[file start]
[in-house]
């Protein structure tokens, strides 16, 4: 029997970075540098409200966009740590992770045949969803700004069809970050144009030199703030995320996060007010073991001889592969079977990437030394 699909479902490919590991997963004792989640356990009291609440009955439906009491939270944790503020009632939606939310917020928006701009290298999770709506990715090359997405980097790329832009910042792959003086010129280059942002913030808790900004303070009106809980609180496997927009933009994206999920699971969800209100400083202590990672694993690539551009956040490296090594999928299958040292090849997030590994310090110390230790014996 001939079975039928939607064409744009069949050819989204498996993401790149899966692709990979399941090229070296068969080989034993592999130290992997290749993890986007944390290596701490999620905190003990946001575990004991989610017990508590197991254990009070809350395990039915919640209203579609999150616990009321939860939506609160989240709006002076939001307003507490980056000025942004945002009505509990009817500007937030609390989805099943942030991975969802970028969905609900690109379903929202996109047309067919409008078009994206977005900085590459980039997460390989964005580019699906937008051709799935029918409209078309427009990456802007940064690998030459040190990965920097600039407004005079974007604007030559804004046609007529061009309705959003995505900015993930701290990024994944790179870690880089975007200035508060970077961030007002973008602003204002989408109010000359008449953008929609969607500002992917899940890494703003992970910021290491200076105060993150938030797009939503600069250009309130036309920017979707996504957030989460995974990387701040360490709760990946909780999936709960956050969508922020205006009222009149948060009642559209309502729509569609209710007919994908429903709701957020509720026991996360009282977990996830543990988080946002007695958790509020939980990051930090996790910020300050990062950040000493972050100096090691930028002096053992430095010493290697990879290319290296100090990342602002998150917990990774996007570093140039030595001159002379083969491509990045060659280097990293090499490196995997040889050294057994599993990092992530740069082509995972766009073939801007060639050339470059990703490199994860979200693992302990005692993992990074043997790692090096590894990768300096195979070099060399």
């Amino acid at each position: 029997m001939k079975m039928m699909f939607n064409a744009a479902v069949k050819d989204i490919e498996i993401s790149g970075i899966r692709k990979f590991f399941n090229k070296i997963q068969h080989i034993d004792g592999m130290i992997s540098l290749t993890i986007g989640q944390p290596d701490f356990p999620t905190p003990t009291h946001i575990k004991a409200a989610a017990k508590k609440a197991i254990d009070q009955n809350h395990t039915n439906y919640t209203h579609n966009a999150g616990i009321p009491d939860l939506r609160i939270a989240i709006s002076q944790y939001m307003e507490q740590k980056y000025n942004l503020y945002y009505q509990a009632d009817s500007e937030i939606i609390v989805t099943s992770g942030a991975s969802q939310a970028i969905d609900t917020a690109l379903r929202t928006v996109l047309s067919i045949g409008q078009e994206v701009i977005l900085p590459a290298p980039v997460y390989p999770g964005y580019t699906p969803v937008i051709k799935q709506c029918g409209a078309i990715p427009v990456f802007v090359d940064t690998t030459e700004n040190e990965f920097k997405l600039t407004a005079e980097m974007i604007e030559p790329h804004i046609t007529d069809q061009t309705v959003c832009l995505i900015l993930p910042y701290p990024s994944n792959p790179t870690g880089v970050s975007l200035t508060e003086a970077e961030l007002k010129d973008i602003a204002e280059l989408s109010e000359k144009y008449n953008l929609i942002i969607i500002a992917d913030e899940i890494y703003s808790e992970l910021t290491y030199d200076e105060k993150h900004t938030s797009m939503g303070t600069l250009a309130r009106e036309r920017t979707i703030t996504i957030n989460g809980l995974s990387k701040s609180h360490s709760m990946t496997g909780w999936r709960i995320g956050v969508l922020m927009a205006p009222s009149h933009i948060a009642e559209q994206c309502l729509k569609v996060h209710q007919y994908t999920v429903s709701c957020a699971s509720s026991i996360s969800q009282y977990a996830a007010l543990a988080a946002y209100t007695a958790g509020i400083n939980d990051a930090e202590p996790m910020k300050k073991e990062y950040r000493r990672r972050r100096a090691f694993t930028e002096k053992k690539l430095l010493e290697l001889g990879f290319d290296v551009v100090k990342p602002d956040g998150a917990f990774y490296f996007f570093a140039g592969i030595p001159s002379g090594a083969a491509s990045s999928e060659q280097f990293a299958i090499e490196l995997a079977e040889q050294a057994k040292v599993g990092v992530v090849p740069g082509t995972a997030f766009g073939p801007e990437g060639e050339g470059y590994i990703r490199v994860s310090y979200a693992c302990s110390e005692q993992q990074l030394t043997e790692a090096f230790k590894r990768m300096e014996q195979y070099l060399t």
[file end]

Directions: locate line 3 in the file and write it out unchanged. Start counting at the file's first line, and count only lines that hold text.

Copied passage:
């Amino acid at each position: 029997m001939k079975m039928m699909f939607n064409a744009a479902v069949k050819d989204i490919e498996i993401s790149g970075i899966r692709k990979f590991f399941n090229k070296i997963q068969h080989i034993d004792g592999m130290i992997s540098l290749t993890i986007g989640q944390p290596d701490f356990p999620t905190p003990t009291h946001i575990k004991a409200a989610a017990k508590k609440a197991i254990d009070q009955n809350h395990t039915n439906y919640t209203h579609n966009a999150g616990i009321p009491d939860l939506r609160i939270a989240i709006s002076q944790y939001m307003e507490q740590k980056y000025n942004l503020y945002y009505q509990a009632d009817s500007e937030i939606i609390v989805t099943s992770g942030a991975s969802q939310a970028i969905d609900t917020a690109l379903r929202t928006v996109l047309s067919i045949g409008q078009e994206v701009i977005l900085p590459a290298p980039v997460y390989p999770g964005y580019t699906p969803v937008i051709k799935q709506c029918g409209a078309i990715p427009v990456f802007v090359d940064t690998t030459e700004n040190e990965f920097k997405l600039t407004a005079e980097m974007i604007e030559p790329h804004i046609t007529d069809q061009t309705v959003c832009l995505i900015l993930p910042y701290p990024s994944n792959p790179t870690g880089v970050s975007l200035t508060e003086a970077e961030l007002k010129d973008i602003a204002e280059l989408s109010e000359k144009y008449n953008l929609i942002i969607i500002a992917d913030e899940i890494y703003s808790e992970l910021t290491y030199d200076e105060k993150h900004t938030s797009m939503g303070t600069l250009a309130r009106e036309r920017t979707i703030t996504i957030n989460g809980l995974s990387k701040s609180h360490s709760m990946t496997g909780w999936r709960i995320g956050v969508l922020m927009a205006p009222s009149h933009i948060a009642e559209q994206c309502l729509k569609v996060h209710q007919y994908t999920v429903s709701c957020a699971s509720s026991i996360s969800q009282y977990a996830a007010l543990a988080a946002y209100t007695a958790g509020i400083n939980d990051a930090e202590p996790m910020k300050k073991e990062y950040r000493r990672r972050r100096a090691f694993t930028e002096k053992k690539l430095l010493e290697l001889g990879f290319d290296v551009v100090k990342p602002d956040g998150a917990f990774y490296f996007f570093a140039g592969i030595p001159s002379g090594a083969a491509s990045s999928e060659q280097f990293a299958i090499e490196l995997a079977e040889q050294a057994k040292v599993g990092v992530v090849p740069g082509t995972a997030f766009g073939p801007e990437g060639e050339g470059y590994i990703r490199v994860s310090y979200a693992c302990s110390e005692q993992q990074l030394t043997e790692a090096f230790k590894r990768m300096e014996q195979y070099l060399t």